Findings: 5-year relative survival generally increased steadily over time for all European regions. The largest increases from 1999-2001 to 2005-07 were for prostate cancer (73.4% [95% CI 72.9-73.9] vs 81.7% [81.3-82.1]), non-Hodgkin lymphoma (53.8% [53.3-54.4] vs 60.4% [60.0-60.9]), and rectal cancer (52.1% [51.6-52.6] vs 57.6% [57.1-58.1]). Survival in eastern Europe was generally low and below the European mean, particularly for cancers with good or intermediate prognosis. Survival was highest for northern, central, and southern Europe. Survival in the UK and Ireland was intermediate for rectal cancer, breast cancer, prostate cancer, skin melanoma, and non-Hodgkin lymphoma, but low for kidney, stomach, ovarian, colon, and lung cancers. Survival for lung cancer in the UK and Ireland was much lower than for other regions for all periods, although results for lung cancer in some regions (central and eastern Europe) might be affected by overestimation. Survival usually decreased with age, although to different degrees depending on region and cancer type.

Interpretation: The major advances in cancer management that occurred up to 2007 seem to have resulted in improved survival in Europe. Likely explanations of differences in survival between countries include: differences in stage at diagnosis and accessibility to good care, different diagnostic intensity and screening approaches, and differences in cancer biology. Variations in socioeconomic, lifestyle, and general health between populations might also have a role. Further studies are needed to fully interpret these findings and how to remedy disparities.

Funding: Italian Ministry of Health, European Commission, Compagnia di San Paolo Foundation, Cariplo Foundation.
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http://dx.doi.org/10.1016/S1470-2045(13)70546-1DOI Listing
January 2014

Cancer estimates up to 2015 in Friuli Venezia Giulia.

Tumori 2013 May-Jun;99(3):318-26

Aims And Background: This analysis intended to estimate the incidence, mortality and prevalence time trends for the major cancer sites up to 2015 in the Friuli Venezia Giulia region, northeastern Italy, where a population-based cancer registry has been covering the whole area since 1995.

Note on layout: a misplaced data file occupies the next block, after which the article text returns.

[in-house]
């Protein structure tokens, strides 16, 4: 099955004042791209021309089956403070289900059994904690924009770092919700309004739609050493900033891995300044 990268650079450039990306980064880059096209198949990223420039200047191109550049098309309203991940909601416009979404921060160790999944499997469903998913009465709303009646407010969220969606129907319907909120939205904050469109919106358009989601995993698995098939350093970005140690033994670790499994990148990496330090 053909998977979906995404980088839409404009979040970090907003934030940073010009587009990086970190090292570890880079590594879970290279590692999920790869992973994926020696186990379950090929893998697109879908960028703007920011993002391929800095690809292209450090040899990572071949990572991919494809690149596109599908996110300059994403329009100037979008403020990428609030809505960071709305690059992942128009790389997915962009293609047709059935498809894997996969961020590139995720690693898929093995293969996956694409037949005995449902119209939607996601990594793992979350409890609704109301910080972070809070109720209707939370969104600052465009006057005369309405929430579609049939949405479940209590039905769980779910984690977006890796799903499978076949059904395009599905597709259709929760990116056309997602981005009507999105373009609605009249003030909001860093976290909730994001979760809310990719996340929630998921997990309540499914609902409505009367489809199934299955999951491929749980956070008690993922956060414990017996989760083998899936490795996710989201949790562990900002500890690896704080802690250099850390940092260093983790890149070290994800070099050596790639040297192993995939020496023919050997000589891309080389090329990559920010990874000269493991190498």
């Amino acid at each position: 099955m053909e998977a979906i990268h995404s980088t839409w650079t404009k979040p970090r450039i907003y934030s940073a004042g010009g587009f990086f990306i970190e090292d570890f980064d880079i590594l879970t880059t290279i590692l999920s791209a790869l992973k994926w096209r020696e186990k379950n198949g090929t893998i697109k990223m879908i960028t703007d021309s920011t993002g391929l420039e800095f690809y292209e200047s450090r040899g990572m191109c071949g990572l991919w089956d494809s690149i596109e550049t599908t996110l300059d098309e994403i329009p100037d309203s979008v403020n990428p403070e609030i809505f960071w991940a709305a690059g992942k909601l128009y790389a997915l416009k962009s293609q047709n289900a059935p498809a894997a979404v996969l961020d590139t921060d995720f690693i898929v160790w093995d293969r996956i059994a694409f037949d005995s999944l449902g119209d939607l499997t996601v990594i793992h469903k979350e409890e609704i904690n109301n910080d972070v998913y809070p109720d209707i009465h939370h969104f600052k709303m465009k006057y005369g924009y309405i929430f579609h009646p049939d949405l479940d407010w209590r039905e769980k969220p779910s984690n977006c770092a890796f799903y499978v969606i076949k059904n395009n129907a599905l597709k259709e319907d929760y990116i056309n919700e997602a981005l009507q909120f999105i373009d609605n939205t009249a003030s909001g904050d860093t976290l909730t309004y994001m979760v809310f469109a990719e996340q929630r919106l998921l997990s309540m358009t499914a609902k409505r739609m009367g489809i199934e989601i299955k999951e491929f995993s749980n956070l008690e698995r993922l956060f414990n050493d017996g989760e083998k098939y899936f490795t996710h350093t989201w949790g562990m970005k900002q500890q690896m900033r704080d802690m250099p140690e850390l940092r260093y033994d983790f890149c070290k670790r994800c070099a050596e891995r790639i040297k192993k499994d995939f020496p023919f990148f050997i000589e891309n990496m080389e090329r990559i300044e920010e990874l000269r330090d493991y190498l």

Methods: The MIAMOD method, a statistical back-calculation approach, was applied to estimate incidence, mortality and prevalence figures, in the period 1970-2015, using mortality data from the Italian National Institute of Statistics and relative survival data from Italian cancer registries.

Results: We estimated that the cancer sites with the highest incidence rates in the forthcoming years will be breast in women (with an age-standardized incidence rate of 130 per 100,000 in 2015), prostate in men (97 per 100,000) and colon-rectum in both sexes (85 and 42 per 100,000 in men and women, respectively). The incidence rates for lung cancer will continue to decrease only in men (down to 43 per 100,000 in 2015). Although the decline in the mortality rates of lung, breast and colorectal cancers is likely to persist, these tumors will remain the big killers in the near future. The number of people living in Friuli Venezia Giulia after a cancer diagnosis is expected to continue to rise in particular for breast cancer (with a crude prevalence of 3,000 per 100,000 women in 2015), prostate cancer (1,700 per 100,000 men) and colorectal cancer (1,100 and 800 per 100,000 in men and women, respectively).